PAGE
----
The late 70s power pop band is still getting “discovered” 40+ years later.
Dick Clark’s 1980 American Bandstand interview with 20/20 presents a young band on their way up. Fresh-faced and outfitted in stylish New Wave gear, they have everything a guitar pop group needed to top the charts—chops, looks and killer hooks. The appearance was in support of their self-titled, debut album (Portrait Records, 1979) which has become a cult classic over the last 40 years, constantly being “discovered” by successive power pop generations. This sustained reconsideration is well deserved given flawless songs like “Yellow Pills,” “Cheri,” “Jet Lag” and “Remember The Lighting.”
The conversation with Clark bounces from Chris Silagyi (guitar/keys/vocals) to Steve Allen (guitar/vocals) and his lifelong friend Ron Flynt (bass/vocals), with nods to their smiling second drummer, Joel Turrisi (who replaced co-founder, Mike Gallo). Clark describes the band’s sound as “familiar,” adding that it’s “electric, it moves.” That familiarity (steeped in the British Invasion) and that electricity (driving, melodic songs with punk energy) is a near perfect definition of “power pop.”
This was during the genre’s brief golden era, when the Knack’s meteoric rise (powered by their massive 1979 hit, “My Sharona”) created a feeding frenzy with record labels. It was only a couple of years later that the power pop descriptor would become a “kiss of death” for bands seeking commercial success—but in that moment, the future was bright for 20/20. Interesting then that when pressed to describe their music, a starstruck Allen gropes for the appropriate response: “It’s kind of new music. New pop. New something…it’s kind of third generation rock.” The words “power pop” never cross his lips or maybe even his mind.
There are many reasons why I’ve watched this video several times in the past year. First and foremost, I’m a 20/20 fan. Secondly, I play drums in a band called the Brothers Steve who recently recorded a cover of “Beat City” for the Action Now: 20/20 Re-Envisioned tribute compilation (Futureman Records/Big Stir Records)—an excellent if too often overlooked song written by Silagyi for their second album, Look Out! Probably most importantly, I interviewed Allen and Flynt for my essay, “Yellow Pills (And Other Gateway Drugs),” in the upcoming book I co-edited with Paul Myers, Go Further: More Literary Appreciations of Power Pop (Rare Bird Books, May 2021).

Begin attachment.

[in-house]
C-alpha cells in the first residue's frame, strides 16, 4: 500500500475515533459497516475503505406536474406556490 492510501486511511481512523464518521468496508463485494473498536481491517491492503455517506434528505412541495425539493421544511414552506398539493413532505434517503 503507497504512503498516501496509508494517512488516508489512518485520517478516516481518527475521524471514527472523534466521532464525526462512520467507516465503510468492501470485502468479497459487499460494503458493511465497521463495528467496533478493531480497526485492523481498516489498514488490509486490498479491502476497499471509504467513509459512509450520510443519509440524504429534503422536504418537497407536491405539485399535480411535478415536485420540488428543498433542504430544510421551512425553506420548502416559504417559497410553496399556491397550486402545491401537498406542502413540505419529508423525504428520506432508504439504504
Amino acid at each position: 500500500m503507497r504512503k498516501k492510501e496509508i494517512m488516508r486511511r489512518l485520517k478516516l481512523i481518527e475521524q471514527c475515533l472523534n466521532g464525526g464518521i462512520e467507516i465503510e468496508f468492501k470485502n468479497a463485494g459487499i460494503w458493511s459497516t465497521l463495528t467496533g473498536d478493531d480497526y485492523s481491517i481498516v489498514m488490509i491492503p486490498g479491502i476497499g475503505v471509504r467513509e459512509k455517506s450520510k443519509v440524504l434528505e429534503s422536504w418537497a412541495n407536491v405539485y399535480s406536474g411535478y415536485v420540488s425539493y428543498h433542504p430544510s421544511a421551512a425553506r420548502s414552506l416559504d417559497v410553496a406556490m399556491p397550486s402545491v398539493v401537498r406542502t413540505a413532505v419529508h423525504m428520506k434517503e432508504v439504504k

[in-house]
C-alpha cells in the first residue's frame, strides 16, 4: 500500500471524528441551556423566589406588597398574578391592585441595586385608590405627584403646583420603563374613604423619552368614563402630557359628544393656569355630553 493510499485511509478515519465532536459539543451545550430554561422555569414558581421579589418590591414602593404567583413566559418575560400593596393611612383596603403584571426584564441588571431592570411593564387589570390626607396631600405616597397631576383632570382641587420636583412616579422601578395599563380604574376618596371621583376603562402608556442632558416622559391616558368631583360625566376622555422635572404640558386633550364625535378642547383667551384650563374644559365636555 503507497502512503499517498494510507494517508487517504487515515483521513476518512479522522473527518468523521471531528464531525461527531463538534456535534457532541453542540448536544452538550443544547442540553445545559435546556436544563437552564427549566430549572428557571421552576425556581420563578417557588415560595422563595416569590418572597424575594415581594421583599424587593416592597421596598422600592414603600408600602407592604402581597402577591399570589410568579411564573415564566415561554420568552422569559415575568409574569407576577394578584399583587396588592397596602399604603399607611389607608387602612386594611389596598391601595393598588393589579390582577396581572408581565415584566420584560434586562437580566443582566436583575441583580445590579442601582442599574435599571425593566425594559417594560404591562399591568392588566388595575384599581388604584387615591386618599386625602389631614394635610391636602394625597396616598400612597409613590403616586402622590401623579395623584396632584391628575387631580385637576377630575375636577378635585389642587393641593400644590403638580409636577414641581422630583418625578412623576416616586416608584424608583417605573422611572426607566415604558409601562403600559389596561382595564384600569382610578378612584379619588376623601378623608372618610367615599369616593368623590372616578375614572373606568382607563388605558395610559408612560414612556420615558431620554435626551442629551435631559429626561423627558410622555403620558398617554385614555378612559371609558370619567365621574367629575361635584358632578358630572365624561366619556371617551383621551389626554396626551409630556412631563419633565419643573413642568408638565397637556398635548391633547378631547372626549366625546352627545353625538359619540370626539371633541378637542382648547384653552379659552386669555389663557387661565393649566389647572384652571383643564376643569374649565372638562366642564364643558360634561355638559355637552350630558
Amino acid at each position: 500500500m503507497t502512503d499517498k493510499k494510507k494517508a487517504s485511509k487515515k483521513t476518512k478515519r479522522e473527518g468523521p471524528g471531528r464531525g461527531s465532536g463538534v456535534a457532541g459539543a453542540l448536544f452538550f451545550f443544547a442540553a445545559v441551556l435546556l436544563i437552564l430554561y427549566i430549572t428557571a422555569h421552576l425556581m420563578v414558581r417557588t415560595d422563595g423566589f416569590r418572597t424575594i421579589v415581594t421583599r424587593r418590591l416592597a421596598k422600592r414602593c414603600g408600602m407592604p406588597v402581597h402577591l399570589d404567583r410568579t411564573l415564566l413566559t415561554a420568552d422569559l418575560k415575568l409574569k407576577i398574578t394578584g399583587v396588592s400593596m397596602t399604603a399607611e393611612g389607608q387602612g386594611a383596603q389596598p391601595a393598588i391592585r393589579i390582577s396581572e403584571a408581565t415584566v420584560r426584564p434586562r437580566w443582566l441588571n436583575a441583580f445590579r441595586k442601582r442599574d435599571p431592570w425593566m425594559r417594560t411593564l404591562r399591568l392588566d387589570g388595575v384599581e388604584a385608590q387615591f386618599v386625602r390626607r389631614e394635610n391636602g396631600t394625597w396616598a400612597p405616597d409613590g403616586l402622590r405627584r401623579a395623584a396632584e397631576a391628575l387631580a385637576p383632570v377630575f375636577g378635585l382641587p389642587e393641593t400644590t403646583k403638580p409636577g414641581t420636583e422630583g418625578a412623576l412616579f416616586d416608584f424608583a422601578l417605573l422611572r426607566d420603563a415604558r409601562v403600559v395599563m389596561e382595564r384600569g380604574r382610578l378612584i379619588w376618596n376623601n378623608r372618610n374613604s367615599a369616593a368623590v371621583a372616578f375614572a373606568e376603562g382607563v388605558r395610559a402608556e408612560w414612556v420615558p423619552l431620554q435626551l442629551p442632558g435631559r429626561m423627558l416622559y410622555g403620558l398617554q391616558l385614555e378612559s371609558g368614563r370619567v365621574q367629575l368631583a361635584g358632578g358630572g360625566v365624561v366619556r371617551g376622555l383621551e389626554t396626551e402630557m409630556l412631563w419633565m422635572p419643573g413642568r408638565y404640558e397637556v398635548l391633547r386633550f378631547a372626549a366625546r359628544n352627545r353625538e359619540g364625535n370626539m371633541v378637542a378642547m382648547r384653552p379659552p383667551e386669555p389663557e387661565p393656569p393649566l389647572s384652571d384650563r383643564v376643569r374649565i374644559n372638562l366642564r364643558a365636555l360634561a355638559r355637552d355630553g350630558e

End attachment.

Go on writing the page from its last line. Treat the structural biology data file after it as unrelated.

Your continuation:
My essay explores the specific history of these two elementary school friends and their LA band’s fascinating Oklahoma roots. The focus is on Allen and Flynt’s early musical influences and experiences, and follows them through the national tours in support of 20/20’s first album. Here’s an Allen quote from my essay: “Our moms started talking and both found out we were learning guitar so they arranged for us to get together and play. How cool looking back. I could play chords and Ron could play melody…We were on our way. Spending the night, watching Beatles cartoons in the morning, and trying to learn how to make music. That just continued on and on through the years.”
And Flynt had this to say about about how it felt making the debut album with his longtime musical partner in crime: “We made the first record at Sound City. We’d drive out there in the late afternoon and drive back into Hollywood early in the morning after having recorded all night. I really loved those drives. We’d talk about the record, girls, movies; it was fun being in a band and doing something important.”
Why 20/20 never enjoyed much commercial success is still a head-scratcher for devoted fans, but the music speaks for itself—and in some ways it’s speaking louder than ever. So if you’re new to 20/20, welcome to the party. And if you’re already among the converted, hopefully this gives you another reason to celebrate a great band that many of us in the power pop community still want more people to know about it.